The signals from the input encoder 16 are supplied to a comparator 26 which provides an output signal to a retriggerable monostable or watchdog unit 28; the comparator 26 receives another eight-bit coded signal via a complement modulator 20 from a reference code generator 30. The code generator 30 is a PROM arranged to generate an eight bit output representing an expected and permissible state of the process 12; means 32 ensures that when operation starts the code generator 30 is initialised to generate output representing the initial state of the process 12, and on receipt of a pulse from a monostable 34 the generator 30 output changes to represent the next expected state of the process. The complement modulator 20 is energised at a frequency of 10 kHz by an oscillator 24 which is itself activated by a signal from the watchdog unit 28. As in the circuit 10, the output from the complement modulator 20 is also supplied to an output encoder 18, and the output encoder 18 generates corresponding eight digit binary control signals which are supplied via respective pulse-to-dc converters 22 to actuators which control the process 12.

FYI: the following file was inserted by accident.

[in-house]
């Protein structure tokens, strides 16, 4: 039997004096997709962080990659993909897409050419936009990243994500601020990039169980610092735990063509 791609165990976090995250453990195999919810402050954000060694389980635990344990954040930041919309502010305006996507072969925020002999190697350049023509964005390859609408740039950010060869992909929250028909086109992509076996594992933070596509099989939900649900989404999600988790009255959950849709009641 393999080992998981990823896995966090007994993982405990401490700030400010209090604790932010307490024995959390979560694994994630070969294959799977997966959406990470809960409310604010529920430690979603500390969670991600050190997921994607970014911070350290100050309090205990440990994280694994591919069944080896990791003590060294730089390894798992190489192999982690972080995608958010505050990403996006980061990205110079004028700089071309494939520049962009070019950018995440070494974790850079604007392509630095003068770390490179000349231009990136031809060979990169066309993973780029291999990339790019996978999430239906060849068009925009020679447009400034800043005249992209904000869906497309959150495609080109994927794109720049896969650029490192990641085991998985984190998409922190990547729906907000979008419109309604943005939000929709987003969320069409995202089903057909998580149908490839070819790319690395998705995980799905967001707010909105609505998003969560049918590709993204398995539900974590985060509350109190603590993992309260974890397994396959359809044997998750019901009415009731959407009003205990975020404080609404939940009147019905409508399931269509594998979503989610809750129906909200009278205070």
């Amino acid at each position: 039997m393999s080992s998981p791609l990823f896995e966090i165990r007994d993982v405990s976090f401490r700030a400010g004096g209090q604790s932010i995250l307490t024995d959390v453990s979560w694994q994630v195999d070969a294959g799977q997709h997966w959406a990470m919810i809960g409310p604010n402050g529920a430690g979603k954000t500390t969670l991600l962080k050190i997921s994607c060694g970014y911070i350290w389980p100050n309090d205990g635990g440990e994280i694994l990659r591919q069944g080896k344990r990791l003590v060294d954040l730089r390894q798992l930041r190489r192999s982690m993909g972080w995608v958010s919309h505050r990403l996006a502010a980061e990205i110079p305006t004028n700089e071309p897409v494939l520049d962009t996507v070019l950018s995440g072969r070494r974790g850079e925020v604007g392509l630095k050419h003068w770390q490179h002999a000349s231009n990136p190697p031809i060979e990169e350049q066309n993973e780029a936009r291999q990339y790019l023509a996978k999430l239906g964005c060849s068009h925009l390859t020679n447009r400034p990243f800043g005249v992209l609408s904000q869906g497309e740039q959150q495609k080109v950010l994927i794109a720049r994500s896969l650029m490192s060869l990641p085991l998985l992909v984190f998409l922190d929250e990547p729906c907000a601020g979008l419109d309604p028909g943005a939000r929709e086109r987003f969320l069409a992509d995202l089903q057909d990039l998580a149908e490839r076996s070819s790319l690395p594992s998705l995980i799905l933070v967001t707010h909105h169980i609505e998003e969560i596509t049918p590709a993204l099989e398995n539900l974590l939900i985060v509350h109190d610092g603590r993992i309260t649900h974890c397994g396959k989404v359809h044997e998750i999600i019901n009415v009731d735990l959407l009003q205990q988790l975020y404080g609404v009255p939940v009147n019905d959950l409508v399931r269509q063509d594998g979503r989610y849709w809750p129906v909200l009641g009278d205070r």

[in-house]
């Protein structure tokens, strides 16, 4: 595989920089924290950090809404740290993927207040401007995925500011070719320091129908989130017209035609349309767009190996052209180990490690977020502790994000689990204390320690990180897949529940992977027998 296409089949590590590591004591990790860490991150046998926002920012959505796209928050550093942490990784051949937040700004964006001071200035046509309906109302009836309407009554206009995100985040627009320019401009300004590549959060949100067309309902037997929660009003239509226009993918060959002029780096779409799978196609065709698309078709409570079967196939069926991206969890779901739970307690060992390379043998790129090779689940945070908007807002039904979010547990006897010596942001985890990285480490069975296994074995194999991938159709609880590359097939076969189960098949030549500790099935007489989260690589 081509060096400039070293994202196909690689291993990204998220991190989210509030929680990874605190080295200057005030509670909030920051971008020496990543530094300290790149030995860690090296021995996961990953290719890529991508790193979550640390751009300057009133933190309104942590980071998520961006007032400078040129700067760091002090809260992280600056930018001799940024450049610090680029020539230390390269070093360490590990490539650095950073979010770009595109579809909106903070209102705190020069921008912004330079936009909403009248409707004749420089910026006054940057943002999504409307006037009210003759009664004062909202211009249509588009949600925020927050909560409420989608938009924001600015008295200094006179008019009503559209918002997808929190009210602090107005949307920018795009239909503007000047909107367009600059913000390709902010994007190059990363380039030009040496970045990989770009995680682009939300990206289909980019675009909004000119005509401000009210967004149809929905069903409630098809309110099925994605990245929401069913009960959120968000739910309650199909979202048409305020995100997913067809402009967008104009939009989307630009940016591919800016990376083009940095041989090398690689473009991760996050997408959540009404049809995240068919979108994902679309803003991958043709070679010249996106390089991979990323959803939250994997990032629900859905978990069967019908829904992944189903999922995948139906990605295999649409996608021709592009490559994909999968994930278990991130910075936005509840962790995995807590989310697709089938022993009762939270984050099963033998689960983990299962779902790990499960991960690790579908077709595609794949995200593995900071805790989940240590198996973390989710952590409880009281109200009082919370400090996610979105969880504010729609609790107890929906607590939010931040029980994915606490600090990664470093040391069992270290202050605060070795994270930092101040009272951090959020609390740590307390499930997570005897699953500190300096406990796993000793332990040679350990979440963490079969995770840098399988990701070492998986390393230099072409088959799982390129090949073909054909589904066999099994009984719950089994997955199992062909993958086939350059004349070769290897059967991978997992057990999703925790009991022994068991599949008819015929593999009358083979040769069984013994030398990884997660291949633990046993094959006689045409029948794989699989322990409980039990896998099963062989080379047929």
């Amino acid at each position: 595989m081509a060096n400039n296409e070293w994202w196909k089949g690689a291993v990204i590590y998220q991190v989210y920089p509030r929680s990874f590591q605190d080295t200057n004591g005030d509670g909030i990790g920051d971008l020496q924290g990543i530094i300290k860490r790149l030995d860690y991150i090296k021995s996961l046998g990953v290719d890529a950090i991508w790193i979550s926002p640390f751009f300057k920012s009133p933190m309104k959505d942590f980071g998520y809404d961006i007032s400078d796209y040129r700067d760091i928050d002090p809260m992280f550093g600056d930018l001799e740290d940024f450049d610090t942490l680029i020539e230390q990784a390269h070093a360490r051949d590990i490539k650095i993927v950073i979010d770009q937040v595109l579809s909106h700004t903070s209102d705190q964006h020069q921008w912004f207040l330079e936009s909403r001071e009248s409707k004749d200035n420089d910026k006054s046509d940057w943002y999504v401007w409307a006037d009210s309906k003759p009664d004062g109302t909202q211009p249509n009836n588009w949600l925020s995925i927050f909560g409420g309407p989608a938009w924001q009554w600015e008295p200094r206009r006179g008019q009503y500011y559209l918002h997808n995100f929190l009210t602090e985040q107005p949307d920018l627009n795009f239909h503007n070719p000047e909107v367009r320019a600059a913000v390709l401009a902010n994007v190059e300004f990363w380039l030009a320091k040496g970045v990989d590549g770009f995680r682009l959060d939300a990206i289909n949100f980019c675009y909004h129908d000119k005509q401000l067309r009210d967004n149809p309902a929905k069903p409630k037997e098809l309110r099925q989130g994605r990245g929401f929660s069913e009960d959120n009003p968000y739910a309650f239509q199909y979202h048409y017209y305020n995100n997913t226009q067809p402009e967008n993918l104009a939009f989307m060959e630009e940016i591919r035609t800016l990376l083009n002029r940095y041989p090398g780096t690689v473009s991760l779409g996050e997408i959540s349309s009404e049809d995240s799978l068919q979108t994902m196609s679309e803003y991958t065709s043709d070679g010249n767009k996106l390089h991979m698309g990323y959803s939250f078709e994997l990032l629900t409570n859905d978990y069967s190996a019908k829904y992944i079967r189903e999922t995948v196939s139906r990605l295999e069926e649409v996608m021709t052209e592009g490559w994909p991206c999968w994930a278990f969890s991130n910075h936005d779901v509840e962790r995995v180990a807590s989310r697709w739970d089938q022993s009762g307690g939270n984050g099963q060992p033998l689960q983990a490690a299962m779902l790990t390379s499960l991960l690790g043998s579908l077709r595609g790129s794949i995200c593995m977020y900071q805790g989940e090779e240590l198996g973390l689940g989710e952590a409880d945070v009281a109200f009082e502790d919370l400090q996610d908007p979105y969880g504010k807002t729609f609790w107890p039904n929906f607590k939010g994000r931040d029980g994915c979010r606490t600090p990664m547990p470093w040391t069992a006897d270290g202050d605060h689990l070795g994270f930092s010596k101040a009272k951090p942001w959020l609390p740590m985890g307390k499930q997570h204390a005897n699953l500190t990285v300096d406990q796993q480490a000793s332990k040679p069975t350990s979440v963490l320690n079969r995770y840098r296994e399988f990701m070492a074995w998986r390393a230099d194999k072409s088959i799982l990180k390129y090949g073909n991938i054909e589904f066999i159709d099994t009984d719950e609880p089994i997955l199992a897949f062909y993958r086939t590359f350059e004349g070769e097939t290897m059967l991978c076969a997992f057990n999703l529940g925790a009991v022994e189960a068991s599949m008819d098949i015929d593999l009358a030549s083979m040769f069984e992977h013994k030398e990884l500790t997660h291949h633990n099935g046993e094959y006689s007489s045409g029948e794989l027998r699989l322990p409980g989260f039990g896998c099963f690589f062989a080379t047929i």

In operation, as long as the process 12 is an expected state and the input encoder 16 has generated the correct eight digit code, then the eight digit codes from the encoder 16 and from the reference code generator 30 will be the same. Because of the operation of the complement modulator 20 the output encoder 18 will produce output signals corresponding to the signals from the input encoder 16, each non-zero digit being a 10 kHz square-wave and so dynamic, as discussed-above in relation to the circuit 10; in addition the comparator 26 generates a 10 kHz square wave output signal (i.e. the received eight digit codes alternately match, and then don't match). As long as the watchdog unit 28 receives this square wave signal it keeps the oscillator 24 activated. If the state of the process 12 changes, the eight digit signals from the input encoder 16 will also change and will no longer match those from the reference code generator 30. The watchdog unit 28 will deactivate the oscillator 24, so de-energising the complement modulator 20 so the signals from the output encoder 18 are all zero and are no longer dynamic. After a delay set by unit 36 the monostable 34 provides a pulse to the reference code generator 30, which therefore starts to generate the eight digit code representing the next expected state of the process 12. These signals should match the new signals from the input encoder 16, so the comparator 26 will supply a signal to the watchdog unit 28, so reactivating the oscillator 24, so re-energising the complement modulator 20, and so re-establishing dynamic outputs from the encoder 18 with a new eight digit output code. This arrangement hence verifies that the input code signals are correctly generated.